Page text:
10 Ways to Celebrate Older American Workers
You’ve heard the phrase, “age is just a number.” Older generations have been embracing this mentality and keeping themselves active long after traditional retirement years. Age has started to matter less as more workers are delaying retirement and staying in the workforce. But what does this mean for business owners? It’s great that older employees are maintaining their employment and staying active, but does having an aging workforce create new demands for businesses? What challenges do employers face as their workers begin to age? For many companies, the age of their employees is more than just a number. It’s a call to action that requires employers to comply with the Older Americans Act.
The Older Americans Act (OAA), passed in 1965, established the Administration on Aging (AoA). This legislation has worked toward providing seniors and caregivers with health and nutrition programs, community service programs, employment, and elder rights protection. It also trains personnel in the field of aging so that they can better serve seniors. Now that more and more seniors are choosing to remain employed into traditional retirement years, employers must comply with the OAA. It is their job to ensure the safety of their employees no matter what age.
Twenty five percent of American workers will be over age 55 by 2020, according to the U.S. Bureau of Labor Statistics. While according to the National Institute for Occupational Safety and Health (NIOSH), older workers tend to experience fewer workplace injuries than their younger colleagues, when accidents do happen, older workers typically require more time to heal. Accidents involving older workers are more likely to be fatal.
Although there is no consensus on the age at which workers are considered “older workers,” the aging workforce phenomenon is real. These demographic shifts have made the issue of healthier workers, especially those of advanced age, much more pressing. Chronic disorders such as hypertension and arthritis can affect an employee’s health and safety. Slip, trip, and fall incidents also become more common among older workers. Making adaptions in the workplace to accommodate older workers is necessary to keep them safe.
Why should businesses adapt to accommodate older workers? Older workers have developed years of experience and can help guide new and younger hires. Older workers are also able to explain and train younger predecessors more efficiently than training videos or teaching methods that are not as hands on. Younger workers can work alongside the older employees and learn all the “tricks of the trade” from someone who has been doing the job for decades. Organizations would be making a mistake if they were to ignore older workers, not properly adapt their work sites, and not utilize the years of knowledge and intellectual capital they bring to the table.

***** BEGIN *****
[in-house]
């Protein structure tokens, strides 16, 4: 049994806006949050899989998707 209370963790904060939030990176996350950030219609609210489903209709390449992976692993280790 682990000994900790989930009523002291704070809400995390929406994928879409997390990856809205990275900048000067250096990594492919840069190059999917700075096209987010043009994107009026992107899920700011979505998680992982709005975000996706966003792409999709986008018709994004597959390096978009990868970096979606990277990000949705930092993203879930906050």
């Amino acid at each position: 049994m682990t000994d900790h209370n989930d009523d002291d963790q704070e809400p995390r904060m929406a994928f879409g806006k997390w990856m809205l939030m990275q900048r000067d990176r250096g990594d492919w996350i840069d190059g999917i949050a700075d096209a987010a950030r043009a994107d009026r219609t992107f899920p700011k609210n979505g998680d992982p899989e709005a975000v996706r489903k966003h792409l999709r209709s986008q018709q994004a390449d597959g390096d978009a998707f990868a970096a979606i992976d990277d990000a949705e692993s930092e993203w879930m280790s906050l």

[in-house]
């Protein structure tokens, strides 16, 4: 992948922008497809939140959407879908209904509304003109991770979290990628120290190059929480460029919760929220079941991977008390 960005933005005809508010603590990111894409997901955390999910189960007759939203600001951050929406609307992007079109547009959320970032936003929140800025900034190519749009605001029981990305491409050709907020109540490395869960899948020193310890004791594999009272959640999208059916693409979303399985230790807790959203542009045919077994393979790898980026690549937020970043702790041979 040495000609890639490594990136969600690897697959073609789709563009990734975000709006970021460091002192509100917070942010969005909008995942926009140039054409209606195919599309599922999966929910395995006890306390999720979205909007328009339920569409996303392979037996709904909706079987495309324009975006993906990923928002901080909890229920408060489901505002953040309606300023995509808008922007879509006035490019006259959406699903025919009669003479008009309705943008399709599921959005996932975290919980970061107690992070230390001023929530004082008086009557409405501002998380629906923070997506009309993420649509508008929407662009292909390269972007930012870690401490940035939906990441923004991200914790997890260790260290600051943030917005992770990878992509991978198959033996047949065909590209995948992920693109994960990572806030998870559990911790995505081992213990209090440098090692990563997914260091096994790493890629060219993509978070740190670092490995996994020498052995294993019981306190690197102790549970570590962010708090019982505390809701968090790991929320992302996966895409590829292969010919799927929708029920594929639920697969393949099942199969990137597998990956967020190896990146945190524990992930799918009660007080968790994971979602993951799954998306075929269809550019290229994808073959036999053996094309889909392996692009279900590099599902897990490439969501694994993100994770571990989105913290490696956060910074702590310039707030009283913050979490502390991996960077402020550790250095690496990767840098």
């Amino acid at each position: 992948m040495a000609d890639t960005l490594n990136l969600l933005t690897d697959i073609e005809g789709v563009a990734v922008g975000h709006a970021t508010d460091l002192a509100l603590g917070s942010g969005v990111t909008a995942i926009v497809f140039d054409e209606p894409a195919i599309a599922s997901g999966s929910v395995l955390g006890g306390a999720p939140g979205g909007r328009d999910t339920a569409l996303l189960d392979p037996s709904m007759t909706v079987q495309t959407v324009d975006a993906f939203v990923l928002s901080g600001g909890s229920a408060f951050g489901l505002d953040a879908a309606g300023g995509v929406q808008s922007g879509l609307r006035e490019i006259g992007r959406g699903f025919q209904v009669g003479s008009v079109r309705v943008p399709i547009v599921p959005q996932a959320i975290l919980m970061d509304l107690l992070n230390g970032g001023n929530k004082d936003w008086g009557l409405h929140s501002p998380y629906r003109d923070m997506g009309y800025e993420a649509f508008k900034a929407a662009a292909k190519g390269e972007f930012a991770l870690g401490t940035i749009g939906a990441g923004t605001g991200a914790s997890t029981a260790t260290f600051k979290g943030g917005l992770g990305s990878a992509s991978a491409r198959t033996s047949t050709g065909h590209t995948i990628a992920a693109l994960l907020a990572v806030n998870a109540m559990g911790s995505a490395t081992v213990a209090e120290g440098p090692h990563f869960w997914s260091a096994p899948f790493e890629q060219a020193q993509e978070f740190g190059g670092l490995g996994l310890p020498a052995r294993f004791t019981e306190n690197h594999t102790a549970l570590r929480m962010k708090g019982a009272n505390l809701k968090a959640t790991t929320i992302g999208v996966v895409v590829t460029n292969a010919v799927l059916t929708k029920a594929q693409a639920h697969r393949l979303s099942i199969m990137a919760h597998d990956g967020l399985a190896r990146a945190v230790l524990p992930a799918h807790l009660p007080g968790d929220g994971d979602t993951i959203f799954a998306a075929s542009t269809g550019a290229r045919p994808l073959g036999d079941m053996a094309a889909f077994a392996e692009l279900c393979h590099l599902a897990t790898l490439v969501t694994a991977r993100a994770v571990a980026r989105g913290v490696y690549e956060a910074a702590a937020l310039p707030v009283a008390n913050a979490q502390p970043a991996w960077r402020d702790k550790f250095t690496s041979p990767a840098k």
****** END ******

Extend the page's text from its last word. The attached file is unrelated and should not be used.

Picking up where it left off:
Some things businesses can do to adapt for aging employees include:
- Allow for flexible hours. Allow workers to have an input on their work schedule. Allow them to choose the hours, work conditions, work organization, work location and work tasks whenever possible.
- Match tasks to abilities. Use self-paced work, self-directed rest breaks and less-repetitive tasks.
- Avoid prolonged sedentary work. Prolonged sedentary work is bad for workers at every age. Consider implementing workstations that allow workers to sit or stand to do computer and other desktop tasks.
- Manage noise, slip/trip and other physical hazards.
- Provide and design ergo-friendly work environments, including adapted tools, nonslip floor coverings, better illumination where needed, and computer screens that can be adjusted for less glare.
- Use teamwork strategies or the buddy system for tasks when workers are offsite, working alone, or working in an environment that is especially hazardous.
- Provide health promotion and lifestyle interventions including physical activity, healthy meal options, tobacco cessation assistance, risk-factor reduction and screenings, coaching, and onsite medical care. Creating health and safety programs encourages workers of all ages to take better care of themselves and thus, prevent many common illnesses that could lead to workplace accidents.
- Invest in training and building worker skills and competencies at all age levels.
- Proactively manage reasonable accommodations and the return-to-work process after illness or injury absences.
- Require aging workforce management skills training for supervisors. Include a focus on the most effective ways to manage a multigenerational workplace.
Employers should understand the normal physiological and biological changes that occur with aging but not prejudge an older worker’s abilities and willingness to work. With a few simple adaptations to the workplace, older workers should be able to continue performing their work tasks. The older workers themselves should initiate the use of the accommodations and take action to protect themselves from workplace incidents. In the end, a safe and healthy workplace is for the benefit of all workers at any age. When employers foster the continued employment of aging workers, they will find that their dedication to the job and their years of experience bring a wealth of knowledge and encouragement to the workplace. Younger workers can learn new skills and get much needed advice from employees who feel their age is just a number and not an indication that their years in the workplace have come to an end.
For more information about safety recognition programs that can help keep your employees safe, contact the Safety Pros!